Summer and snakes often make a scary combo. A cooler spring and abundance of food means snake numbers will be up in summer, heightening the chance of you or your pets encountering one.

Though cold-blooded, snakes need sunlight for heat and energy. Higher temperatures push them to find comfort in cooler spots. And when its body temperatures go below 20 degrees Celsius, they go in search of heat.

It is only occasionally that snakes and humans come into conflict – generally because the snake cannot make a quick exit. Never try to catch or kill a snake. Snakes are not normally aggressive. However, they will defend themselves  if threatened and this is when most snake-bites occur.

So how do you lessen the odds of being bitten?

Snakes are more defensive and they know where to find food, water and shelter in their territory and learn the daily movements of the resident humans.

It is possible to discourage snakes by keeping your lawn neat and disposing excessive leaf litter and other garden waste. Do not leave building materials, woodpiles or compost near the house.

Snake-proof your aviaries, pet enclosures and chicken pens with wire mesh. Check that windows and doors have secure insect screens and weather strips to close gaps at ground level.

Different species of snakes have a different time period of the day that they choose to venture out. According to experts, most venomous snakes come out during the night.

Finding yourself with a snake in the same room is a scary experience. People are paralysed with fear and at times even react in an unexpected manner. So, don’t panic if you see a snake.

Do not disturb a snake. A snake leaves a trial while entering premises. It will follow that trial to leave the place. So once we create a distance, it helps the snake get away.

Call a professional snake catcher. Let professionals handle snakes and don’t find ways to kill it.

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Be careful when you visit trekking spots, parks or bushy areas. And if bitten, do not cut or disturb the wound. Do not run, do not drink or eat anything till treated.

SNAKE HOTSPOTS DURING SUMMER

Parked cars

Bathrooms and cooler areas in homes

Parks and gardens

Sheds and well-sheltered areas

Water sumps and tanks

10 tips to protect your skin in summer

Skin requirements during summer are different from those in winter. For skin, hot weather conditions can be really challenging. Hot weather can lead to skin problems like heat rash. Sun damage can lead to premature ageing, dry skin, dark spots or pigmentation, wrinkles and even skin cancer over time.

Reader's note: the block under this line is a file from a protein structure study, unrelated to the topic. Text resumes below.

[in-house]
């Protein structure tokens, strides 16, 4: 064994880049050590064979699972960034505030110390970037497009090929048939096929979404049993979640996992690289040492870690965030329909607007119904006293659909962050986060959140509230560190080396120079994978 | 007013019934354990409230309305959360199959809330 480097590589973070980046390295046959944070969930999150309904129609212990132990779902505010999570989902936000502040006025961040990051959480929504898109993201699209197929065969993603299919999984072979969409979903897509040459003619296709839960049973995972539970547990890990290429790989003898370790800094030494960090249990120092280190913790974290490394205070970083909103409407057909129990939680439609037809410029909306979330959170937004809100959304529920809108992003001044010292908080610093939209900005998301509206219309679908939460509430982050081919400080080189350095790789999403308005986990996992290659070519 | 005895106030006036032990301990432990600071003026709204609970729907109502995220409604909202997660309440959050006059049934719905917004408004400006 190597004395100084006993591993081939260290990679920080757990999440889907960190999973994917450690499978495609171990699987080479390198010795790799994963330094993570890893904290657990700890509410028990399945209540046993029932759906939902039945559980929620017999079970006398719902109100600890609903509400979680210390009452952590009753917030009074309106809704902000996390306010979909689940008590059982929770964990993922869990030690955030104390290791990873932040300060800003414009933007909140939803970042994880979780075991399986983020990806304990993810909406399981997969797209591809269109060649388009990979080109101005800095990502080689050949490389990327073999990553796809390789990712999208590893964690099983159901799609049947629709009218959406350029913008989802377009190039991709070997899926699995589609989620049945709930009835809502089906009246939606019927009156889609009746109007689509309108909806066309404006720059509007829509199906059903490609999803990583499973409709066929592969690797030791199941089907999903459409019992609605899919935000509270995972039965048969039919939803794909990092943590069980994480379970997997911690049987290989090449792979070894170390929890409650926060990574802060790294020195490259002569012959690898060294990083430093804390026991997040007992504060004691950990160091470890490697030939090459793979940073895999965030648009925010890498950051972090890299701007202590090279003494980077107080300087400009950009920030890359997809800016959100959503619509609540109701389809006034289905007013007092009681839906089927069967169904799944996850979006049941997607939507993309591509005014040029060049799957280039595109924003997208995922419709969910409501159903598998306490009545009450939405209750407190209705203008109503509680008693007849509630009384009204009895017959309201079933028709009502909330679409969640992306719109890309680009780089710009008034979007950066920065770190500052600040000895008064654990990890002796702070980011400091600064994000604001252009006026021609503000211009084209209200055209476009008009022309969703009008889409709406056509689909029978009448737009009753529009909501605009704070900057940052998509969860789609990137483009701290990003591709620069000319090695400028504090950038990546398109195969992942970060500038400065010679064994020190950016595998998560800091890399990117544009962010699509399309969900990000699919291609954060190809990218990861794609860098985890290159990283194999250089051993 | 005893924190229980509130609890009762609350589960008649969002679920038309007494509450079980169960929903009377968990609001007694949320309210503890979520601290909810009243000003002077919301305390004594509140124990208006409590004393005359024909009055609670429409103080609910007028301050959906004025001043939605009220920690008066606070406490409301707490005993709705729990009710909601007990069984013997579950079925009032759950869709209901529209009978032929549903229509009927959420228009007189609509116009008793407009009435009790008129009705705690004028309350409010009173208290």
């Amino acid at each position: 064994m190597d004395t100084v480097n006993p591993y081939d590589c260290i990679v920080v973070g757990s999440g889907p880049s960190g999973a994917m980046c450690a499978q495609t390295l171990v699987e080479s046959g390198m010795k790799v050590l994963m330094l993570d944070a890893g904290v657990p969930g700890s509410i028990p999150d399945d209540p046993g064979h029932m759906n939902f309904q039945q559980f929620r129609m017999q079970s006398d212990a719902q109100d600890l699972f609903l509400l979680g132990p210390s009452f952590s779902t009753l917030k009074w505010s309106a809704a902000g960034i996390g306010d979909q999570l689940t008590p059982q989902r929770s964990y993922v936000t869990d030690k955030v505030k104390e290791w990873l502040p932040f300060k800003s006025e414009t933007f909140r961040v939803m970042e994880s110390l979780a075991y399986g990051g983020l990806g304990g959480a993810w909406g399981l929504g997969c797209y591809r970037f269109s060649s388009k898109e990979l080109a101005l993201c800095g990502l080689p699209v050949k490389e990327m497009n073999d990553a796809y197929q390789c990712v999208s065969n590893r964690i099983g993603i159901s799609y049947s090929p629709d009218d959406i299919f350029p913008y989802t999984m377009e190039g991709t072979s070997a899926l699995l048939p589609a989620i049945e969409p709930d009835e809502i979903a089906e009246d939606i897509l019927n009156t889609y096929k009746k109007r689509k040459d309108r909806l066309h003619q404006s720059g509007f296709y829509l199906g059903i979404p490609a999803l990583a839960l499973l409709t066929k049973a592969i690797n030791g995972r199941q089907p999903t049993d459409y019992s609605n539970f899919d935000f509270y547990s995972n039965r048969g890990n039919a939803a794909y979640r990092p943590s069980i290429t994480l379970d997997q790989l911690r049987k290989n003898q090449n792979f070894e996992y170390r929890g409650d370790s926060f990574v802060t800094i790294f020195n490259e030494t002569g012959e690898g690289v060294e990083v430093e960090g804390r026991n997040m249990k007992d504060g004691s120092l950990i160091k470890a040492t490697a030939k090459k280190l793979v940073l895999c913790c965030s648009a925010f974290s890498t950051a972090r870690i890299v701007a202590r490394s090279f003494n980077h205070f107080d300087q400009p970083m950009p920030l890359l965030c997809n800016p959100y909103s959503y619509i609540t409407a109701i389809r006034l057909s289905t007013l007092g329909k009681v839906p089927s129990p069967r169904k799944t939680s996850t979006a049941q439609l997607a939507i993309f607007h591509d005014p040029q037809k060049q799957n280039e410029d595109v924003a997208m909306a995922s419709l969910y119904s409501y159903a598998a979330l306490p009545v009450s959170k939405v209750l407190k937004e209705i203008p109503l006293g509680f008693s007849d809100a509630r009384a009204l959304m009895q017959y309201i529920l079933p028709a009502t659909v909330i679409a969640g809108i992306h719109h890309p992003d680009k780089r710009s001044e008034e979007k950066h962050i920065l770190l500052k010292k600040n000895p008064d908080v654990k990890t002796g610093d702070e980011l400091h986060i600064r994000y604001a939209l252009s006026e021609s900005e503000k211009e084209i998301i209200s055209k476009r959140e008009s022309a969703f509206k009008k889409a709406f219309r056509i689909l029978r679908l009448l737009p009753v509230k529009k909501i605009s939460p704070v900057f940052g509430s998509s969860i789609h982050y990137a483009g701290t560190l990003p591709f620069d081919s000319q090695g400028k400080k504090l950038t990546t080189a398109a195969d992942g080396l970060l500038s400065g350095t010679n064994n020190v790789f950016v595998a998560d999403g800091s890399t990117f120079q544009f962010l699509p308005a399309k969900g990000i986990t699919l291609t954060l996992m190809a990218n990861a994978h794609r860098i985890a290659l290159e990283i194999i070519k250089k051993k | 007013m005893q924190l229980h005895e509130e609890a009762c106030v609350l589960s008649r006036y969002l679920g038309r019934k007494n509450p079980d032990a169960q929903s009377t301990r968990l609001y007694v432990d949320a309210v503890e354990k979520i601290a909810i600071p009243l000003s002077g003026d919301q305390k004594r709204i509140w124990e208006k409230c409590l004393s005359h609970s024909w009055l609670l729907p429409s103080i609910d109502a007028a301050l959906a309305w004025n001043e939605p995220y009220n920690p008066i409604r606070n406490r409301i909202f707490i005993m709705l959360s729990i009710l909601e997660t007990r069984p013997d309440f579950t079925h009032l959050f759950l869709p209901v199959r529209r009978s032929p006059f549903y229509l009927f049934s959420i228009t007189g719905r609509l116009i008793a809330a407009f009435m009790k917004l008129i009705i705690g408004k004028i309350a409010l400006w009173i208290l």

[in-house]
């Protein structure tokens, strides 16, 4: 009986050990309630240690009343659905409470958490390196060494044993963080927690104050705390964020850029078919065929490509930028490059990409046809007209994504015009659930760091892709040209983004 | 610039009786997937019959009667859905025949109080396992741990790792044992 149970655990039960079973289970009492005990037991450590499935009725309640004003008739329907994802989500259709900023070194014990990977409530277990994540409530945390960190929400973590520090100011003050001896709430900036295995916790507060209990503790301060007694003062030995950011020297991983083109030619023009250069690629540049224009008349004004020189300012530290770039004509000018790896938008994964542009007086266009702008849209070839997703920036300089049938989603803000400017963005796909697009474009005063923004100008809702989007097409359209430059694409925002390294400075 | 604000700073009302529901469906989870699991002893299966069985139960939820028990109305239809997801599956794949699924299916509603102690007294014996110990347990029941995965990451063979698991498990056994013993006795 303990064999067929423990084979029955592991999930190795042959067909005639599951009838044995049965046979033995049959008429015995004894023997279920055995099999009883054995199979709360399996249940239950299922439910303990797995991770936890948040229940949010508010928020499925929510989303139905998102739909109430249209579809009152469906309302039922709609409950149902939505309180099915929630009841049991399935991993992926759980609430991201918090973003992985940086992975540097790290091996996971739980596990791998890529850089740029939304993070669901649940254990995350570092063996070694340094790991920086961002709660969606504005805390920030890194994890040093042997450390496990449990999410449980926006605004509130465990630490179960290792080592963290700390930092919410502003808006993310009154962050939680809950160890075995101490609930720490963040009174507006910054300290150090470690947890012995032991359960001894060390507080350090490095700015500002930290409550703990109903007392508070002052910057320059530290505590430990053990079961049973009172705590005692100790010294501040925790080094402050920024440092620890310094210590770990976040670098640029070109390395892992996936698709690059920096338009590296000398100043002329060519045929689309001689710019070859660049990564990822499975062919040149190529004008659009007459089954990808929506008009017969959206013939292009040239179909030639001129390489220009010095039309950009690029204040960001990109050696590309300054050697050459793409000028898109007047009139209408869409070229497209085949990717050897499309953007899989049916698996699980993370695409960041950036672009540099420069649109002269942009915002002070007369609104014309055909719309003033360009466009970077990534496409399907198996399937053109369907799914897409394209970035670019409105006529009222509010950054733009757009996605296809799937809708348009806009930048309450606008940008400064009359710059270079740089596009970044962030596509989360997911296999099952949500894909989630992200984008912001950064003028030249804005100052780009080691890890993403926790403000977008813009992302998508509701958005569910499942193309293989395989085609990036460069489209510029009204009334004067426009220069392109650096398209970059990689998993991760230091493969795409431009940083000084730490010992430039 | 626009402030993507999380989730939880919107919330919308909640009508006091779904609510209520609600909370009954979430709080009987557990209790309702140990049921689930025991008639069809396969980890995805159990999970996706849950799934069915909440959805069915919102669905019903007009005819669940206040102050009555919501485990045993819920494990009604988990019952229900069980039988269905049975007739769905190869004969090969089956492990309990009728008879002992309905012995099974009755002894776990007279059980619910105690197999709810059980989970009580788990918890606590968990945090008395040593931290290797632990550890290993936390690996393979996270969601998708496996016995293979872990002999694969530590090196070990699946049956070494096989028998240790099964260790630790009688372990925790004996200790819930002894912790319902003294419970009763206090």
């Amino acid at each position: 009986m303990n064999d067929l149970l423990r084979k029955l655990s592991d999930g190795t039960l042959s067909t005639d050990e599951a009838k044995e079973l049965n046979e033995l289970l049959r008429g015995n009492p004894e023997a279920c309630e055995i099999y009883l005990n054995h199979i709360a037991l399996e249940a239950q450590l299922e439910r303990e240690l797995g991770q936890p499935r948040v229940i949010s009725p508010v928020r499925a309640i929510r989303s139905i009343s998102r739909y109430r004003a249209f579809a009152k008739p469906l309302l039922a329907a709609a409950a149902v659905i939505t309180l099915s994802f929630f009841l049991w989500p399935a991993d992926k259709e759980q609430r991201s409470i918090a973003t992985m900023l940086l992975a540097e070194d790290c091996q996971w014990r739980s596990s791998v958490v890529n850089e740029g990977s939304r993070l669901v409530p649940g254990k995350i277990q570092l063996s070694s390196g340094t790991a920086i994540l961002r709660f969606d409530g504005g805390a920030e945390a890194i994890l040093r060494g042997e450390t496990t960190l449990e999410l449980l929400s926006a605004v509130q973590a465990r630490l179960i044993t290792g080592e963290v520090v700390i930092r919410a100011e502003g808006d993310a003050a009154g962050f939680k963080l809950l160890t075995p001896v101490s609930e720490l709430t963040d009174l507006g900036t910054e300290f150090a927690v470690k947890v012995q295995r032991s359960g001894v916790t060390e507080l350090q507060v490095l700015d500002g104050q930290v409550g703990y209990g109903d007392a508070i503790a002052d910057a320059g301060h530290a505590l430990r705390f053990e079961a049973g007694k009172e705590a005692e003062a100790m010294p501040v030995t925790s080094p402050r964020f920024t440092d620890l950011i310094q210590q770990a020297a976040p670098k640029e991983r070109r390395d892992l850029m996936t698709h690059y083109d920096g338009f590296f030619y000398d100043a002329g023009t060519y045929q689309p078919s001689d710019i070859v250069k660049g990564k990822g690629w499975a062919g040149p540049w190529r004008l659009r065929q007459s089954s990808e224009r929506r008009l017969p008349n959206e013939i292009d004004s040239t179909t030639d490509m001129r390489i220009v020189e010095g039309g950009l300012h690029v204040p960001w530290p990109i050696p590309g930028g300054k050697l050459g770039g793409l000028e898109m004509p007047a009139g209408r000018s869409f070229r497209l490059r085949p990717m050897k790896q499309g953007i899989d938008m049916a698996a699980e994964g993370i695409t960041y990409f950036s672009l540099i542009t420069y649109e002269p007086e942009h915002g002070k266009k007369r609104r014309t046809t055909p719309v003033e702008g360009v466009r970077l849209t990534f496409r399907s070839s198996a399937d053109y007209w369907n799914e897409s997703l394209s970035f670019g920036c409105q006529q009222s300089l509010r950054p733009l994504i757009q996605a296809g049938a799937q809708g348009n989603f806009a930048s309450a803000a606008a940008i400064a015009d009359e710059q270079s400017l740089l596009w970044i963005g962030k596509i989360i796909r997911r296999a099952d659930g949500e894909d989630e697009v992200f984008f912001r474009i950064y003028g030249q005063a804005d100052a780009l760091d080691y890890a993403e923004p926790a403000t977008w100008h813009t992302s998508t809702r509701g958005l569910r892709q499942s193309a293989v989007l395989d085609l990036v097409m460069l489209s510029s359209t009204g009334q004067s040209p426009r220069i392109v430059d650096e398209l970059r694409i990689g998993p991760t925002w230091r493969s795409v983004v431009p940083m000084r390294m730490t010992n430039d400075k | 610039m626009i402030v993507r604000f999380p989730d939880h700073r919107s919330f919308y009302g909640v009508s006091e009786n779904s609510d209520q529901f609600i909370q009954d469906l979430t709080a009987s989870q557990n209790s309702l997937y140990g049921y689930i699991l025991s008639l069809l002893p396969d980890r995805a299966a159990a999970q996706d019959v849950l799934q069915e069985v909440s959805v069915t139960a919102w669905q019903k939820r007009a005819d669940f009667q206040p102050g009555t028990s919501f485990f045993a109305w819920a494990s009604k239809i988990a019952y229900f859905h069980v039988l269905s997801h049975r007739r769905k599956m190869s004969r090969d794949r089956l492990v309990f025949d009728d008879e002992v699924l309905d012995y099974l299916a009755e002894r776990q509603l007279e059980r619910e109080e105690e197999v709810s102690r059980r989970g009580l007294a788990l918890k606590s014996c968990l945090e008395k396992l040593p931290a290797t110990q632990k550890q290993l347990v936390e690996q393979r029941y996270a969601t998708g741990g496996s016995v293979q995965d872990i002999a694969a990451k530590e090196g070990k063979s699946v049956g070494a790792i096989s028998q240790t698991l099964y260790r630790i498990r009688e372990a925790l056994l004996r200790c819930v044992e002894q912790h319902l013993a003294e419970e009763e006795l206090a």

Following are some tips to be kept in mind for skin during summer

Hydrate yourself: During summer, your body tends to lose a lot of moisture. So it is important to hydrate your body with water from time to time. 10 to 12 glasses of plain, filtered water every day help maintain critical moisture balance of the body and skin. Eating plenty of fruits will keep your skin and digestive system healthy.

Using a toner: A skin toner will keep the pores closed and keep the skin cool. You can try rose water as its natural cooling properties are excellent for summer.

Sleep well: Lack of sleep can lead to increased levels of stress hormones, which may slow the production of collagen in the skin. When our skin stops producing collagen, it begins to lose elasticity and starts looking tired and worn.

Stay out of sun during hottest hours: The hottest hours of the day are between 10 am and 3 pm. You should avoid staying out for long in these hours as your skin will get more exposed to radiations.

Apply sunscreen: Sunscreen is the best way by which your skin is protected. Choose a sunscreen which has a combination of sunscreen and moisturiser. You need to nourish your skin with vitamins and anti-oxidants for long term benefits. Apply sunscreen 30 minutes before stepping out.

Use face wash: Clean your face at least twice a day. Keep a routine to wash your face once in morning and evening. Choose a cleanser which is gentle for your skin type. Look for a cleanser with mild AH or BH acids or papaya-based products. The papain enzyme in papaya helps to remove dead skin cells and also helps in new skin growth.

Exfoliate your skin: You should exfoliate your skin two to three times a week as it will help in removing unwanted dead skin which may be clogging your pores and also improving blood circulation to the face. After you exfoliate, follow with a hydrating body cream to seal in moisture, and always shield freshly exfoliated skin with an SPF (Sun Protection Factor).

Protecting your skin: Protect your facial skin by wearing a hat, wear sunglasses to protect your eyes as the sensitive skin around the eyes is prone for fast ageing. Use a lip balm to keep your lips soft. Make-up becomes a mess during summer because of the rise in temperature. Use light make-up which is water proof. When it is too hot try and keep your natural glow of your skin.

Avoid aerated drinks: Aerated drinks contain lots of sugar which is not good for your face, instead, drink water, fresh lime, fresh fruit juices or coconut water. You should also minimise the intake of alcohol and caffeine as they reduce the water content from the body system.

Balanced diet: Having a proper balanced diet will help maintain the body functioning. Working out for 45 minutes a day will keep you fit and healthy.